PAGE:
Tim Burton directs the incredible true story of a kitsch-art con man in Big Eyes | Film Review | Indy Week
Pin It

Tim Burton directs the incredible true story of a kitsch-art con man in Big Eyes 

The eyes have it: Jason Schwartzman plays an art gallery owner 
in Tim Burton's Big Eyes.

Courtesy of The Weinstein Company

The eyes have it: Jason Schwartzman plays an art gallery owner in Tim Burton's Big Eyes.

By all indications, the actor Christoph Waltz is a perfectly nice guy in real life. On screen, however, he projects a creepy menace that resonates on some ambient frequency. That makes him wrong for the lead role in BIG EYES, director Tim Burton's otherwise engaging film based on the real-life story of con artist extraordinaire Walter Keane, who built a fraudulent pop-art empire in the 1950s and '60s.

The short version: Keane made millions selling mass-produced prints of his "Big Eyes" paintings—maudlin portraits of sad children with, you guessed it, big eyes. The art establishment reviled the work, but Keane laughed (and drank, and caroused) all the way to the bank. Later, it was dramatically disclosed that his wife, Margaret (Amy Adams), was the actual creator of the paintings, and that Walter was a world-class charlatan and sociopath.

Walter turned out to be a very bad guy, but he's not supposed to start out that way. When Margaret first meets him, the film tries to make us fall in love along with her, swept away by Walter's charm and charisma. But as a screen performer, Waltz is constitutionally incapable of being genuinely likeable. We're on guard with this asshole immediately. He lost us at hello.

Waltz's performance gets bigger and brasher as the movie goes on, and it distracts from what is otherwise a fascinating, totally bonkers true story. Adams, as usual, finds the emotional core of her character and delivers a lovely performance. Her eyes are the most interesting ones in the film.

Burton's direction is relatively restrained, but his trademark visual style pops up occasionally, and effectively. Visual weirdness, usually Burton's medium, becomes his subject here—a portal through which he explores some new themes about art, deception, feminism and American popular culture. It's too bad that a serious casting error handicaps it from the get-go.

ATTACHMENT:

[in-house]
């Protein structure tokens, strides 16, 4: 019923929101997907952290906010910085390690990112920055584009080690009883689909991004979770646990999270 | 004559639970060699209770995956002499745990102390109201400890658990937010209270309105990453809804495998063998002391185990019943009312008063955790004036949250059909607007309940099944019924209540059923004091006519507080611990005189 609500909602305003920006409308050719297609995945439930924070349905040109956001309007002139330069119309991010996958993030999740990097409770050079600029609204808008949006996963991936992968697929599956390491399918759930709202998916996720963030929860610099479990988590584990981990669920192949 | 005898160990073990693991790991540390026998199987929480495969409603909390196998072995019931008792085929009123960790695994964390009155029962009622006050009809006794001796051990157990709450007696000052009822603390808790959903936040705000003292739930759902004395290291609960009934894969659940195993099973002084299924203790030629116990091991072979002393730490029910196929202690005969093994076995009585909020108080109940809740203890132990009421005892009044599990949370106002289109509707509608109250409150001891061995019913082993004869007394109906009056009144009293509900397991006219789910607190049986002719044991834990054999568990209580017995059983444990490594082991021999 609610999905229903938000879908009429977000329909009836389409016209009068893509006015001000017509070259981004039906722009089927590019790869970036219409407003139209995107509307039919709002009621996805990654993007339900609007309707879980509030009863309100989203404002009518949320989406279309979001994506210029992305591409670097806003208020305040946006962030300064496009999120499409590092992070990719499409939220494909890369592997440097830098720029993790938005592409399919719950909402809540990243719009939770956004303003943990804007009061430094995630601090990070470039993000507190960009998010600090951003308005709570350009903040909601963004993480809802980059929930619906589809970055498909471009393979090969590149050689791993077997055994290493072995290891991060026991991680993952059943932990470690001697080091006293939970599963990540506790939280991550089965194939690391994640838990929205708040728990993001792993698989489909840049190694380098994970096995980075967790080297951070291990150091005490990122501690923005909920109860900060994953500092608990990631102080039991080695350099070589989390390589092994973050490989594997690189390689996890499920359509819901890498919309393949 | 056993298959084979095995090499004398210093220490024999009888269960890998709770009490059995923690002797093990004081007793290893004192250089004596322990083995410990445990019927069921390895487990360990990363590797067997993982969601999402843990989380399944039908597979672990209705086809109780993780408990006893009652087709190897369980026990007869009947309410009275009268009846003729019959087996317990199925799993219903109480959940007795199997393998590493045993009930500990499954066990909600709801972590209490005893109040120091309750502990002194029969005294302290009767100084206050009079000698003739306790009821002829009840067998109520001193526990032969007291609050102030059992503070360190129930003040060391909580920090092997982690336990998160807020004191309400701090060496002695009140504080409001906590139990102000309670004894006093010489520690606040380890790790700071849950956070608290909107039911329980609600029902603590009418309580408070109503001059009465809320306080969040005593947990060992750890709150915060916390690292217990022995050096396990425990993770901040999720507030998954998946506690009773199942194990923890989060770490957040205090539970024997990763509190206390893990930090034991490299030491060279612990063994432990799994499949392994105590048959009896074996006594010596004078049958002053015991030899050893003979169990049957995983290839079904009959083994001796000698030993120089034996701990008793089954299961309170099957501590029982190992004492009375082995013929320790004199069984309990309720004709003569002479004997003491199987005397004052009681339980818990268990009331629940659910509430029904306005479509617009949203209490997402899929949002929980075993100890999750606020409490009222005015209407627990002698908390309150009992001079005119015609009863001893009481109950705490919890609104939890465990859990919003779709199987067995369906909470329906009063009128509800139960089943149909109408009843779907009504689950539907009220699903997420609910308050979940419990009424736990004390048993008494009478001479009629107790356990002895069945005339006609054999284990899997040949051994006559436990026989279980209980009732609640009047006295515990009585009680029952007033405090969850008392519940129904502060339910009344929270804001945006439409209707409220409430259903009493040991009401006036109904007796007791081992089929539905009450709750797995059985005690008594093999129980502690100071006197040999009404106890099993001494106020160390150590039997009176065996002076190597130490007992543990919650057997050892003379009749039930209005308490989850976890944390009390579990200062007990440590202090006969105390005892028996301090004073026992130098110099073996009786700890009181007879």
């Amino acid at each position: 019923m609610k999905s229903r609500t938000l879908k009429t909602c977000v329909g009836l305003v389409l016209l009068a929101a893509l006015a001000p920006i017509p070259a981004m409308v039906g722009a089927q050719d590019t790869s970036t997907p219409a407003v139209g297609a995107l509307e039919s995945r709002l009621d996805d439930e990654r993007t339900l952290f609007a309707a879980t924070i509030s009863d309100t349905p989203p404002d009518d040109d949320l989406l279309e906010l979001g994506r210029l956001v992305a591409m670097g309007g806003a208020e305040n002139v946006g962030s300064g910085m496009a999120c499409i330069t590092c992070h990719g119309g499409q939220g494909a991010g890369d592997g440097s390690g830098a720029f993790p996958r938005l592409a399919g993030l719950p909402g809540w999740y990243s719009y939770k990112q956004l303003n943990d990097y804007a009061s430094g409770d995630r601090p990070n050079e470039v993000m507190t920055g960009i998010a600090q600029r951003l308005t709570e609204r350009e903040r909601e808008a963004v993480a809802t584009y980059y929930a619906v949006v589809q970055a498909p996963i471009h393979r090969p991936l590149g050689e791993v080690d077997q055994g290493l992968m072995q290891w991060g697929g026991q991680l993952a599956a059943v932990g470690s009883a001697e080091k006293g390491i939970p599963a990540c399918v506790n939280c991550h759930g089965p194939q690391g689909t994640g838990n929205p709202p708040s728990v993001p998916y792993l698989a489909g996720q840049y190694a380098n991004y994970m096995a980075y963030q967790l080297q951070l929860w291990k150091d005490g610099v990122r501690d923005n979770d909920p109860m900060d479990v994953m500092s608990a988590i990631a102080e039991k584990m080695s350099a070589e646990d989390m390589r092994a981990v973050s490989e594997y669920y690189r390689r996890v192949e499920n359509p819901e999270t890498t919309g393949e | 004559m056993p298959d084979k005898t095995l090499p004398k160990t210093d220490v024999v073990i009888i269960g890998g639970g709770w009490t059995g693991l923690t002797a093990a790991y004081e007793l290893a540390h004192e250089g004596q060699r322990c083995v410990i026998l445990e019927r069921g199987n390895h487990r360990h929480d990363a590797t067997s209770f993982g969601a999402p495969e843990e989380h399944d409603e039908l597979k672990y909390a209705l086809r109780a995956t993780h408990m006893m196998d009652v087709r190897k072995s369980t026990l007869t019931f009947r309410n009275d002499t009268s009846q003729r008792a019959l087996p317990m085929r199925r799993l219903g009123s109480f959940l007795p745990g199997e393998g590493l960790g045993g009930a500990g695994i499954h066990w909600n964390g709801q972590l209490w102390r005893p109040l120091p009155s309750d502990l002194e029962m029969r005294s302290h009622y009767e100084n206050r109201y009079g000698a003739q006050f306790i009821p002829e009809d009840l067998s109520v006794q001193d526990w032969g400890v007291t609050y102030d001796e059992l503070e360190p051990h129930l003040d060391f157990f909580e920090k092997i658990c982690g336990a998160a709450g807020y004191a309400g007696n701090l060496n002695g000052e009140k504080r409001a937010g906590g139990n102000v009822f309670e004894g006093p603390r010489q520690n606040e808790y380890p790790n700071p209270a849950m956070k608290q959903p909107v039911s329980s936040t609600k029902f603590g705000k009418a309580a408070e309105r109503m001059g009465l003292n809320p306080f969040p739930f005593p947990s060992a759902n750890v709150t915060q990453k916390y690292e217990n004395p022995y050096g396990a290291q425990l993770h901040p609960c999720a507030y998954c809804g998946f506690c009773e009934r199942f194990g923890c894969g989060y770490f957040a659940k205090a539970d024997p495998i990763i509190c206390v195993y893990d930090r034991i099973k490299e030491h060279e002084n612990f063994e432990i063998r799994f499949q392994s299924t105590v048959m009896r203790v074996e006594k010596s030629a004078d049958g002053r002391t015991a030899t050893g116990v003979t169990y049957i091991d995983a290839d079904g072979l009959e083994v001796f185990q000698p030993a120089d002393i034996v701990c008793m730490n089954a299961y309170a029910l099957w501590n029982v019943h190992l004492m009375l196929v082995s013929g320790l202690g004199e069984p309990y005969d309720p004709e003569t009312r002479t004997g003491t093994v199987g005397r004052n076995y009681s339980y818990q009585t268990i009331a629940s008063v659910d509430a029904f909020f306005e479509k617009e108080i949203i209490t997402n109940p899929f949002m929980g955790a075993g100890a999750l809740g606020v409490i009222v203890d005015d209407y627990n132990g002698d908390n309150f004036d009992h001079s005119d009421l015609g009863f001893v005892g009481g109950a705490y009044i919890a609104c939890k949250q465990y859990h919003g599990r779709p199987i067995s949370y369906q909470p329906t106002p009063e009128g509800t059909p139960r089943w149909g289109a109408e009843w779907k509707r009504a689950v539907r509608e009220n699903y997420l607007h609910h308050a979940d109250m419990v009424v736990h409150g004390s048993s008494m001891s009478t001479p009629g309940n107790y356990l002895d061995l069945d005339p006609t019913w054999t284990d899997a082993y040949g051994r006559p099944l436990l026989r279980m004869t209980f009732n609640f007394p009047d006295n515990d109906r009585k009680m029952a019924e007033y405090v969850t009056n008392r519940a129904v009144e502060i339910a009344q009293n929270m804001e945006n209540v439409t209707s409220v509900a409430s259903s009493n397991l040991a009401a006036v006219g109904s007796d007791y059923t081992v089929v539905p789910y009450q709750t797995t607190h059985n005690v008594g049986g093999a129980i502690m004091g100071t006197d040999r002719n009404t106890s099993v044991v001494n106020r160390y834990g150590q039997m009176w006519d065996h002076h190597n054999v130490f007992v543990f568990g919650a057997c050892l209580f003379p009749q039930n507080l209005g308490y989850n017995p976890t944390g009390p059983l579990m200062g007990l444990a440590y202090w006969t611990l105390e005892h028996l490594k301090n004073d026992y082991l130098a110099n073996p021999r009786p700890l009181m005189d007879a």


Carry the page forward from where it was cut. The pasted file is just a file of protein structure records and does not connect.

This article appeared in print with the headline "(Escape) Home for the holidays."

Film Details

Big Eyes
Rated PG-13 · 106 min. · 2014
Official Site: bigeyesfilm.com
Director: Tim Burton
Writer: Scott Alexander and Larry Karaszewski
Cast: Amy Adams, Christoph Waltz, Danny Huston, Krsyten Ritter and Jason Schwartzman

Trailer


Now Playing

Sorry there are no upcoming showtimes for Big Eyes

Comments

Subscribe to this thread:

Add a comment

INDY Week publishes all kinds of comments, but we don't publish everything.

  • Comments that are not contributing to the conversation will be removed.
  • Comments that include ad hominem attacks will also be removed.
  • Please do not copy and paste the full text of a press release.

Permitted HTML:
  • To create paragraphs in your comment, type <p> at the start of a paragraph and </p> at the end of each paragraph.
  • To create bold text, type <b>bolded text</b> (please note the closing tag, </b>).
  • To create italicized text, type <i>italicized text</i> (please note the closing tag, </i>).
  • Proper web addresses will automatically become links.

Latest in Film Review



Twitter Activity

Comments

Spiderman homecoming is the best spider man movie that I have seen yet https://goo.gl/jhKahk

by Hazel Gomez on Spider-Man: Homecoming Makes a Fifty-Five-Year-Old Hero Feel Like a Kid Again (Film Review)

I was born and raised in Bertie County, and believe me, this was painful and beautiful to watch. I was …

by Tar Heels forever on Know More About Manhattan Than Your Embattled Neighbors in Rural North Carolina? Then See Raising Bertie. (Film Review)

Most Read

No recently-read stories.

Visit the archives…

Most Recent Comments

Spiderman homecoming is the best spider man movie that I have seen yet https://goo.gl/jhKahk

by Hazel Gomez on Spider-Man: Homecoming Makes a Fifty-Five-Year-Old Hero Feel Like a Kid Again (Film Review)

I was born and raised in Bertie County, and believe me, this was painful and beautiful to watch. I was …

by Tar Heels forever on Know More About Manhattan Than Your Embattled Neighbors in Rural North Carolina? Then See Raising Bertie. (Film Review)

Clint's film is trashy? maybe that's why all of us pigs would like to wallow in it.

by Jovana Dimitrijevic on In Her Remake of Clint Eastwood's Lurid, Trashy The Beguiled, Sofia Coppola Probes Deeper Rhythms (Film Review)

Thanks for spoiling the movie. Just because you didn't like it doesn't mean you have to ruin it for everyone …

by Carly L. on The Book of Henry Is a Blatant Tearjerker Whose Elaborate Plot Serves a Useless Solution (Film Review)

I was an undergrad at Duke when The Handmaid's Tale was filmed. I remained on campus during spring break and …

by PeterH on A Forgotten The Handmaid’s Tale Movie Filmed in Durham Is the Missing Link Between Classic Novel and Hulu Hit (Film Review)

© 2017 Indy Week • 320 E. Chapel Hill St., Suite 200, Durham, NC 27701 • phone 919-286-1972 • fax 919-286-4274
RSS Feeds | Powered by Foundation